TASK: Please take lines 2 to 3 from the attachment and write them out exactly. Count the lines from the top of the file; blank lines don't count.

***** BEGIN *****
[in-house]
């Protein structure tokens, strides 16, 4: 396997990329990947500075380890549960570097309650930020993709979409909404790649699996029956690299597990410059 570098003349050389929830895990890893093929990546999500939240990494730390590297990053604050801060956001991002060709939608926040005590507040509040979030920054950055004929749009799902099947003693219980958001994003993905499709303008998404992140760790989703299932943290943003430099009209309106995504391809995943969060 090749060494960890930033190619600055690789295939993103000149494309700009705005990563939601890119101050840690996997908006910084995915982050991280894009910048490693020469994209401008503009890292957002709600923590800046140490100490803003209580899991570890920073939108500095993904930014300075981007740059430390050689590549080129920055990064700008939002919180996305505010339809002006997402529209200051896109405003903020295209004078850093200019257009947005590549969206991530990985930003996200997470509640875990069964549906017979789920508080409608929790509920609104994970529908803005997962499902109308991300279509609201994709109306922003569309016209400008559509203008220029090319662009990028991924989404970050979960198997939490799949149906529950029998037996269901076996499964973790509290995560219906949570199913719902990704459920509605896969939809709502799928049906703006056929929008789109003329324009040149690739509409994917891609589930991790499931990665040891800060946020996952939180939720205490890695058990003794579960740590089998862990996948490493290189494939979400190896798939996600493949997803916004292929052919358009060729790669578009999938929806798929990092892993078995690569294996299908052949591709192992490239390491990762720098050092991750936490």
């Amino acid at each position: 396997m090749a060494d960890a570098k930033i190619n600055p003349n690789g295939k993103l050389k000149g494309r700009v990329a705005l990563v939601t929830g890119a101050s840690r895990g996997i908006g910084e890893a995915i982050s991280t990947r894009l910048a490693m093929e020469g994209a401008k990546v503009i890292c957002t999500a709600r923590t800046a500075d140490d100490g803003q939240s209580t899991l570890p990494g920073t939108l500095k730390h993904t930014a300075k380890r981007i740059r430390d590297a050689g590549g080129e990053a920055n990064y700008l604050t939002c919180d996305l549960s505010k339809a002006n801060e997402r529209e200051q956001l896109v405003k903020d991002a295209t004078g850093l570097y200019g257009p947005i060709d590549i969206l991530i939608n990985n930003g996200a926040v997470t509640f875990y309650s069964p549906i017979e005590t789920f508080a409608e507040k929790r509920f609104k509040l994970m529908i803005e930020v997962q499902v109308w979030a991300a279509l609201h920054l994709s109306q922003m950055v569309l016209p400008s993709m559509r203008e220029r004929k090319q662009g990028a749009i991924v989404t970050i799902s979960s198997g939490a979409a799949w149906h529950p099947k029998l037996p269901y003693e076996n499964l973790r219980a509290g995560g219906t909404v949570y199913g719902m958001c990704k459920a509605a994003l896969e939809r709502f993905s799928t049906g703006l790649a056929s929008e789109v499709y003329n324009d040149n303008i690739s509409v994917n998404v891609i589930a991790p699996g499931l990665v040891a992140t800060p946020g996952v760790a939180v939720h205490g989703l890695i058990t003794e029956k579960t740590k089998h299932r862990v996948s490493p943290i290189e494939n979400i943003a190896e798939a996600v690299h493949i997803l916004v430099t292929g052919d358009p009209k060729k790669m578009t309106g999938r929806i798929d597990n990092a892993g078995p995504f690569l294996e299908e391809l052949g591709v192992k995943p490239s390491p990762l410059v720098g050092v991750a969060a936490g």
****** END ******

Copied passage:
């Protein structure tokens, strides 16, 4: 396997990329990947500075380890549960570097309650930020993709979409909404790649699996029956690299597990410059 570098003349050389929830895990890893093929990546999500939240990494730390590297990053604050801060956001991002060709939608926040005590507040509040979030920054950055004929749009799902099947003693219980958001994003993905499709303008998404992140760790989703299932943290943003430099009209309106995504391809995943969060 090749060494960890930033190619600055690789295939993103000149494309700009705005990563939601890119101050840690996997908006910084995915982050991280894009910048490693020469994209401008503009890292957002709600923590800046140490100490803003209580899991570890920073939108500095993904930014300075981007740059430390050689590549080129920055990064700008939002919180996305505010339809002006997402529209200051896109405003903020295209004078850093200019257009947005590549969206991530990985930003996200997470509640875990069964549906017979789920508080409608929790509920609104994970529908803005997962499902109308991300279509609201994709109306922003569309016209400008559509203008220029090319662009990028991924989404970050979960198997939490799949149906529950029998037996269901076996499964973790509290995560219906949570199913719902990704459920509605896969939809709502799928049906703006056929929008789109003329324009040149690739509409994917891609589930991790499931990665040891800060946020996952939180939720205490890695058990003794579960740590089998862990996948490493290189494939979400190896798939996600493949997803916004292929052919358009060729790669578009999938929806798929990092892993078995690569294996299908052949591709192992490239390491990762720098050092991750936490």
């Amino acid at each position: 396997m090749a060494d960890a570098k930033i190619n600055p003349n690789g295939k993103l050389k000149g494309r700009v990329a705005l990563v939601t929830g890119a101050s840690r895990g996997i908006g910084e890893a995915i982050s991280t990947r894009l910048a490693m093929e020469g994209a401008k990546v503009i890292c957002t999500a709600r923590t800046a500075d140490d100490g803003q939240s209580t899991l570890p990494g920073t939108l500095k730390h993904t930014a300075k380890r981007i740059r430390d590297a050689g590549g080129e990053a920055n990064y700008l604050t939002c919180d996305l549960s505010k339809a002006n801060e997402r529209e200051q956001l896109v405003k903020d991002a295209t004078g850093l570097y200019g257009p947005i060709d590549i969206l991530i939608n990985n930003g996200a926040v997470t509640f875990y309650s069964p549906i017979e005590t789920f508080a409608e507040k929790r509920f609104k509040l994970m529908i803005e930020v997962q499902v109308w979030a991300a279509l609201h920054l994709s109306q922003m950055v569309l016209p400008s993709m559509r203008e220029r004929k090319q662009g990028a749009i991924v989404t970050i799902s979960s198997g939490a979409a799949w149906h529950p099947k029998l037996p269901y003693e076996n499964l973790r219980a509290g995560g219906t909404v949570y199913g719902m958001c990704k459920a509605a994003l896969e939809r709502f993905s799928t049906g703006l790649a056929s929008e789109v499709y003329n324009d040149n303008i690739s509409v994917n998404v891609i589930a991790p699996g499931l990665v040891a992140t800060p946020g996952v760790a939180v939720h205490g989703l890695i058990t003794e029956k579960t740590k089998h299932r862990v996948s490493p943290i290189e494939n979400i943003a190896e798939a996600v690299h493949i997803l916004v430099t292929g052919d358009p009209k060729k790669m578009t309106g999938r929806i798929d597990n990092a892993g078995p995504f690569l294996e299908e391809l052949g591709v192992k995943p490239s390491p990762l410059v720098g050092v991750a969060a936490g």